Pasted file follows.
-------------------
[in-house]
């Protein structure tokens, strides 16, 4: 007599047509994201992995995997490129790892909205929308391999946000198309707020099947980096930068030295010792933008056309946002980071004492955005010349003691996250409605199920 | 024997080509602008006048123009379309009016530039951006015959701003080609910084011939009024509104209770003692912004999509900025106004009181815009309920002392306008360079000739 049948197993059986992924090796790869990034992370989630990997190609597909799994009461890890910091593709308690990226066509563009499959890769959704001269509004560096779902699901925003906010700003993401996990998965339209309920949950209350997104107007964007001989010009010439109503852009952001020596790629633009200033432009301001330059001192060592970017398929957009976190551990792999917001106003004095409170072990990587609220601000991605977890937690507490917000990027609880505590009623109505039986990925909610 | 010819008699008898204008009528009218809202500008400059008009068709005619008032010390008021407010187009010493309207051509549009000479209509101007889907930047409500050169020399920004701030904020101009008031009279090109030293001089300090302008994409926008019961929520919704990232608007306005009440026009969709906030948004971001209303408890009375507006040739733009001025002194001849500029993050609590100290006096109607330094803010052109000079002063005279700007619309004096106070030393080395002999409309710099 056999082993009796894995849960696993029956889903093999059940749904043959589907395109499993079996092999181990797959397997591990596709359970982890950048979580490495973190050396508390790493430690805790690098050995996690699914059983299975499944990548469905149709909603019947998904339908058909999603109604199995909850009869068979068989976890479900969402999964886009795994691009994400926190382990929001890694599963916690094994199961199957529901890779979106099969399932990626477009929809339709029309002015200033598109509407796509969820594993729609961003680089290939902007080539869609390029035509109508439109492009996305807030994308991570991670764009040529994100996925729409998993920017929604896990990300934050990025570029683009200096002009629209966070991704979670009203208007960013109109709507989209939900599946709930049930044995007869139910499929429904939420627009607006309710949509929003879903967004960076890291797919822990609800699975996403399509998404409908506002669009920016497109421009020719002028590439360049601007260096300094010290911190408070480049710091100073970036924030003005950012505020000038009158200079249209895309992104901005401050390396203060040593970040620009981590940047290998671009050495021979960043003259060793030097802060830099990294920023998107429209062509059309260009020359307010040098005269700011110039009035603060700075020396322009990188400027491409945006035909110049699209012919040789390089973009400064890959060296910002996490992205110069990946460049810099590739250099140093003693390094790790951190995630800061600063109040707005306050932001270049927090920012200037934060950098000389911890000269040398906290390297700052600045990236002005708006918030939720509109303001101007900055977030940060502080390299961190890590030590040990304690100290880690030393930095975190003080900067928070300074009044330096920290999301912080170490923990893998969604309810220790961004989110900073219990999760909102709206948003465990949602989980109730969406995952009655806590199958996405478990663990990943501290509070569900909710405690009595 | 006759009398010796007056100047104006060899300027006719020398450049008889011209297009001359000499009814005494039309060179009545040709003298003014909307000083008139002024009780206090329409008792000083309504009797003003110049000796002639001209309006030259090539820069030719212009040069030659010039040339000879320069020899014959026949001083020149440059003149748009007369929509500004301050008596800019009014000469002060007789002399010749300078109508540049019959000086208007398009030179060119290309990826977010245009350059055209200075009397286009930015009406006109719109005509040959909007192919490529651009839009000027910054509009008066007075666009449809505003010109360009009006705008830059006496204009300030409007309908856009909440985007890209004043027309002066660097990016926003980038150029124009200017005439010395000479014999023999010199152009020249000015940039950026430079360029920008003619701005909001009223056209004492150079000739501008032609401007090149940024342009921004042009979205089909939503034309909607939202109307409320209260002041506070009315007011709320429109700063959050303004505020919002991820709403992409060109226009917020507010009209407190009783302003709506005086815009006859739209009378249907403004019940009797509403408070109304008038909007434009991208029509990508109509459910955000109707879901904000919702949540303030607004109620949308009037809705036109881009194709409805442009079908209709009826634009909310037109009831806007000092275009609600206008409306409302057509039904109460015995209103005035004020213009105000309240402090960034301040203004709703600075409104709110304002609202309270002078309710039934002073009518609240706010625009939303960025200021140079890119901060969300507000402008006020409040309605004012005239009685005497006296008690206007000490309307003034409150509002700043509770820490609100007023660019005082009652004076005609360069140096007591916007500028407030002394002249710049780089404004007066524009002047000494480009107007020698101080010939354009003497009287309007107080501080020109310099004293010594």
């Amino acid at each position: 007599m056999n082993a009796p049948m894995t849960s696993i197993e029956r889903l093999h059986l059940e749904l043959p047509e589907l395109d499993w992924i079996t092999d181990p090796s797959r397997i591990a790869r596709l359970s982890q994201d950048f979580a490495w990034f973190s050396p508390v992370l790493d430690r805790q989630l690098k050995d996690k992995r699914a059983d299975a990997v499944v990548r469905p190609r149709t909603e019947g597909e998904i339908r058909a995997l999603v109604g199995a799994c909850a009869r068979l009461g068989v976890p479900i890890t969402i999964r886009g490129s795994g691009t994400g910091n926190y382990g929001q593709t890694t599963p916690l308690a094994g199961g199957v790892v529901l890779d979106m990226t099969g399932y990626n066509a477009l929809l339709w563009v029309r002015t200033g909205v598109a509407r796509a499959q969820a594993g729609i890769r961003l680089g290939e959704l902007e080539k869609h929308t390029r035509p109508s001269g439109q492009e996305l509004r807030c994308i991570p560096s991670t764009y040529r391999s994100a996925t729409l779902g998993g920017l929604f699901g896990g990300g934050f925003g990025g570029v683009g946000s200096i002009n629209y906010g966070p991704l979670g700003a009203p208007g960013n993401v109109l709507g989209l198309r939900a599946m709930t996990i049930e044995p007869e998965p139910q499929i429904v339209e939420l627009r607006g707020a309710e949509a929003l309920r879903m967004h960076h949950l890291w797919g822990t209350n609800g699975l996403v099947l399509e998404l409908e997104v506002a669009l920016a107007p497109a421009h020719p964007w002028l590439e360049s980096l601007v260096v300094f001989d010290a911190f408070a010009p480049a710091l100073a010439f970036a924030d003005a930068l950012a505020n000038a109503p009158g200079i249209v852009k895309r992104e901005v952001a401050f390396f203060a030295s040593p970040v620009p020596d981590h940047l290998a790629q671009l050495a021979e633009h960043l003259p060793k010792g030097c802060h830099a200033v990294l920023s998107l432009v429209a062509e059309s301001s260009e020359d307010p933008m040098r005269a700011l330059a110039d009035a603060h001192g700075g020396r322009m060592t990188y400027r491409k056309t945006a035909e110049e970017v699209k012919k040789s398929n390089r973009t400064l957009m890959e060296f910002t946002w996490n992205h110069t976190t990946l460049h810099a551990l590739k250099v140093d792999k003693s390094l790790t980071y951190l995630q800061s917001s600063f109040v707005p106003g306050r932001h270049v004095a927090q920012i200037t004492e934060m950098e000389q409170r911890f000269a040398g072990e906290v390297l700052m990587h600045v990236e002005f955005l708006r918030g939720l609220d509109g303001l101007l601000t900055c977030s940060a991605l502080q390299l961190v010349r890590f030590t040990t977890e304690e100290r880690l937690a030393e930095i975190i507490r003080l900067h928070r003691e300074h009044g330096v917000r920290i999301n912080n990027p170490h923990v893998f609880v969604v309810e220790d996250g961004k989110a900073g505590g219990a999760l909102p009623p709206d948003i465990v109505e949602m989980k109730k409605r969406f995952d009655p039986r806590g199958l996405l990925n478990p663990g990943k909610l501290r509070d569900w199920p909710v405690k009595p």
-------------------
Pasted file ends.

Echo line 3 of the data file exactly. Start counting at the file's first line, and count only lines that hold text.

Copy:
């Amino acid at each position: 007599m056999n082993a009796p049948m894995t849960s696993i197993e029956r889903l093999h059986l059940e749904l043959p047509e589907l395109d499993w992924i079996t092999d181990p090796s797959r397997i591990a790869r596709l359970s982890q994201d950048f979580a490495w990034f973190s050396p508390v992370l790493d430690r805790q989630l690098k050995d996690k992995r699914a059983d299975a990997v499944v990548r469905p190609r149709t909603e019947g597909e998904i339908r058909a995997l999603v109604g199995a799994c909850a009869r068979l009461g068989v976890p479900i890890t969402i999964r886009g490129s795994g691009t994400g910091n926190y382990g929001q593709t890694t599963p916690l308690a094994g199961g199957v790892v529901l890779d979106m990226t099969g399932y990626n066509a477009l929809l339709w563009v029309r002015t200033g909205v598109a509407r796509a499959q969820a594993g729609i890769r961003l680089g290939e959704l902007e080539k869609h929308t390029r035509p109508s001269g439109q492009e996305l509004r807030c994308i991570p560096s991670t764009y040529r391999s994100a996925t729409l779902g998993g920017l929604f699901g896990g990300g934050f925003g990025g570029v683009g946000s200096i002009n629209y906010g966070p991704l979670g700003a009203p208007g960013n993401v109109l709507g989209l198309r939900a599946m709930t996990i049930e044995p007869e998965p139910q499929i429904v339209e939420l627009r607006g707020a309710e949509a929003l309920r879903m967004h960076h949950l890291w797919g822990t209350n609800g699975l996403v099947l399509e998404l409908e997104v506002a669009l920016a107007p497109a421009h020719p964007w002028l590439e360049s980096l601007v260096v300094f001989d010290a911190f408070a010009p480049a710091l100073a010439f970036a924030d003005a930068l950012a505020n000038a109503p009158g200079i249209v852009k895309r992104e901005v952001a401050f390396f203060a030295s040593p970040v620009p020596d981590h940047l290998a790629q671009l050495a021979e633009h960043l003259p060793k010792g030097c802060h830099a200033v990294l920023s998107l432009v429209a062509e059309s301001s260009e020359d307010p933008m040098r005269a700011l330059a110039d009035a603060h001192g700075g020396r322009m060592t990188y400027r491409k056309t945006a035909e110049e970017v699209k012919k040789s398929n390089r973009t400064l957009m890959e060296f910002t946002w996490n992205h110069t976190t990946l460049h810099a551990l590739k250099v140093d792999k003693s390094l790790t980071y951190l995630q800061s917001s600063f109040v707005p106003g306050r932001h270049v004095a927090q920012i200037t004492e934060m950098e000389q409170r911890f000269a040398g072990e906290v390297l700052m990587h600045v990236e002005f955005l708006r918030g939720l609220d509109g303001l101007l601000t900055c977030s940060a991605l502080q390299l961190v010349r890590f030590t040990t977890e304690e100290r880690l937690a030393e930095i975190i507490r003080l900067h928070r003691e300074h009044g330096v917000r920290i999301n912080n990027p170490h923990v893998f609880v969604v309810e220790d996250g961004k989110a900073g505590g219990a999760l909102p009623p709206d948003i465990v109505e949602m989980k109730k409605r969406f995952d009655p039986r806590g199958l996405l990925n478990p663990g990943k909610l501290r509070d569900w199920p909710v405690k009595p």